This past November, the IRS issued proposed regulations to effectuate changes made for hardship withdrawals in the Bipartisan Budget Act of 2018. Comments were due by Jan. 14, 2019. Although the statutory changes are effective beginning in 2019, the proposed regulations do not require any changes in how hardships are administered until 2020. Plan documents must be amended to reflect changes to the safe harbor rules. Most recordkeepers updated their systems so participants are no longer suspended from making contributions following a hardship distribution, but they have not set a time frame for when plan sponsors can expect to receive the necessary amendments. The deadline for amendments will be the end of the second calendar year beginning after the hardship changes appear on the IRS’ Required Amendments List. The proposed regulations include some changes that go beyond what is required to conform to the statutory changes. While the changes generally make hardship distributions more accessible, the IRS makes it clear that plan sponsors are free to add their own restrictions, such as limiting the sources eligible for hardship distributions.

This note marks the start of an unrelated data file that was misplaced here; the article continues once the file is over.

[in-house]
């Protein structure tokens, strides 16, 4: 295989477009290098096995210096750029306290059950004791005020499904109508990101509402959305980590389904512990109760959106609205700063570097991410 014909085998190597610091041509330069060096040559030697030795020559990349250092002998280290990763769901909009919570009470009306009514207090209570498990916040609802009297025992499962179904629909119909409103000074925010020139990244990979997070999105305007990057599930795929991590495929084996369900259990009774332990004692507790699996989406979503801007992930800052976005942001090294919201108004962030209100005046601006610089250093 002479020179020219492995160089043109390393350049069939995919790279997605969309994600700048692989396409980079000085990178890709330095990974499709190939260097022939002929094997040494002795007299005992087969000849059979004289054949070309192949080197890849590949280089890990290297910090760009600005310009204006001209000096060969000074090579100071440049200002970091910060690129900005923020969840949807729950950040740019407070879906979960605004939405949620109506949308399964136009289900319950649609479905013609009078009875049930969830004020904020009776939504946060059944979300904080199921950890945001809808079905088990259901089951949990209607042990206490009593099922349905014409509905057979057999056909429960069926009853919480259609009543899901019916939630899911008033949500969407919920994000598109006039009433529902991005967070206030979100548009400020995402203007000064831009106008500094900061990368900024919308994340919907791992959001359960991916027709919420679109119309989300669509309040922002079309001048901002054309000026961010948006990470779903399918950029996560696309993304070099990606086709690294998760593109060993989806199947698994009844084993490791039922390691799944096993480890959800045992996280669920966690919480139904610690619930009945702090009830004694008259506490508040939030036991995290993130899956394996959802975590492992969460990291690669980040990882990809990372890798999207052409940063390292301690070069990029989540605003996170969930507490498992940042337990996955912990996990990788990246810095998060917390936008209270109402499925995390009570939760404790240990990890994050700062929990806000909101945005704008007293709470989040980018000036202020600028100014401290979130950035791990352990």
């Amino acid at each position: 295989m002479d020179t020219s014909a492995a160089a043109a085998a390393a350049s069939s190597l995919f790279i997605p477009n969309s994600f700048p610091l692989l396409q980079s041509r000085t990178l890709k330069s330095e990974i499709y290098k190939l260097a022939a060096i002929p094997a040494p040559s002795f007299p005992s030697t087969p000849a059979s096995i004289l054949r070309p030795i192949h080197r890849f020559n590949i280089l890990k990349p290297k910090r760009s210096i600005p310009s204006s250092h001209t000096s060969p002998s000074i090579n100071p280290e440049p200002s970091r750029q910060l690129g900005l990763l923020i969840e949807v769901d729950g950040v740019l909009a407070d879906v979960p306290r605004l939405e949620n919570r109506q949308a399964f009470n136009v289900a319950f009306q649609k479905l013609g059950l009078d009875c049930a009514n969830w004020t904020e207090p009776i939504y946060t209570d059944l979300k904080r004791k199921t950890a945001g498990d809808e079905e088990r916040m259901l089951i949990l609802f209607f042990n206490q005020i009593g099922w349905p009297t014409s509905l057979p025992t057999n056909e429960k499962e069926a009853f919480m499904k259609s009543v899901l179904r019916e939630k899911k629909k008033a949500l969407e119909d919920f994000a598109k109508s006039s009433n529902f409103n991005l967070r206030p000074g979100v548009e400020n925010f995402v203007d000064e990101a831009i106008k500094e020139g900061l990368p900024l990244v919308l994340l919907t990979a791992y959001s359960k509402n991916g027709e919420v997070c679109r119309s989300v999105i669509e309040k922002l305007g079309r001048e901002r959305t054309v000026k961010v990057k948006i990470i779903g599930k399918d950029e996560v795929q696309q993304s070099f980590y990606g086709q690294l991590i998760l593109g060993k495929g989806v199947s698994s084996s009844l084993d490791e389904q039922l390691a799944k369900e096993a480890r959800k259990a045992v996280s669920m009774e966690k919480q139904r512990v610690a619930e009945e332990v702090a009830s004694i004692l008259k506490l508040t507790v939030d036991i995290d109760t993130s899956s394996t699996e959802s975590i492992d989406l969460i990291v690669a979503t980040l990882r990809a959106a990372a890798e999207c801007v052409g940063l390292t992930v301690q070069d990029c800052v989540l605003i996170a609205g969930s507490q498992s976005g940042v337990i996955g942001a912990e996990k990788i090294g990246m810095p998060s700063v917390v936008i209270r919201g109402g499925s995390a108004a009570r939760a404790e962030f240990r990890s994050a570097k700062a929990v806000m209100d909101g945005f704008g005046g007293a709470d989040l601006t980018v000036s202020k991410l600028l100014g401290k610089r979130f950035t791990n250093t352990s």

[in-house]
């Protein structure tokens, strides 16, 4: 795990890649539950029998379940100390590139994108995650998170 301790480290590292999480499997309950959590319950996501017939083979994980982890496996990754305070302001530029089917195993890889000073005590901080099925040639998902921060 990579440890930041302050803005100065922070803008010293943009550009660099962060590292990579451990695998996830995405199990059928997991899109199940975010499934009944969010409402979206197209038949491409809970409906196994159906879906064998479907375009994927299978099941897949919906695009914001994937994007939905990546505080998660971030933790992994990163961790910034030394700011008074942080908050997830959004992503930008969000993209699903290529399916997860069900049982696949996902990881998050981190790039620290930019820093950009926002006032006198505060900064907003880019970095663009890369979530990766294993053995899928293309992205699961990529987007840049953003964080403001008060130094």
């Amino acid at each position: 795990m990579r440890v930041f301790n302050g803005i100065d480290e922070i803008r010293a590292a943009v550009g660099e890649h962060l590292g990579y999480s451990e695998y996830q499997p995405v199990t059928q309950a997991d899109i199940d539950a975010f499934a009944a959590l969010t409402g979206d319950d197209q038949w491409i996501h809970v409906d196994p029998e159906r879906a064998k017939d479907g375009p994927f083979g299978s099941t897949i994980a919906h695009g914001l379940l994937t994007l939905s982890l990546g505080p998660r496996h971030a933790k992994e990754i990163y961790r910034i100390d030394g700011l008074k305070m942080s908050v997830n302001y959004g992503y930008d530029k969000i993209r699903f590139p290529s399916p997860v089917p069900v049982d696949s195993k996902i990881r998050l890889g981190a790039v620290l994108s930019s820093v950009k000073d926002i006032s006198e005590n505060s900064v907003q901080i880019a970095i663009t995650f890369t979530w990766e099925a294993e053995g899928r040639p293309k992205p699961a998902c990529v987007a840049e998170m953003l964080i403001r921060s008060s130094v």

Current Law
Prior to age 59½, in-service distribution of elective deferrals is limited to certain events including hardship. A distribution qualifies as a hardship only if made on account of an “immediate and heavy financial need.” The amount distributed cannot exceed the amount necessary to satisfy this need. The determination of whether the participant has “an immediate and heavy financial need” must be based on “all relevant facts and circumstances.” A distribution is considered necessary to meet “an immediate and heavy financial need” only if other resources are not available to the participant. Plan sponsors may accept a participant’s representation that he/she has no alternative resources, unless the sponsor has actual knowledge to the contrary. Certain sources are not eligible for hardship distributions – post 1988 earnings, safe harbor contributions, QNECs and QMACs.

Existing Safe Harbor Rules

Although not a legal requirement, the majority of plan sponsors follow the safe harbors. If a plan sponsor follows the safe harbor rules, the IRS will not challenge hardships on audit. These rules are included in virtually all prototype and volume submitter documents. There are two aspects to the safe harbor rules: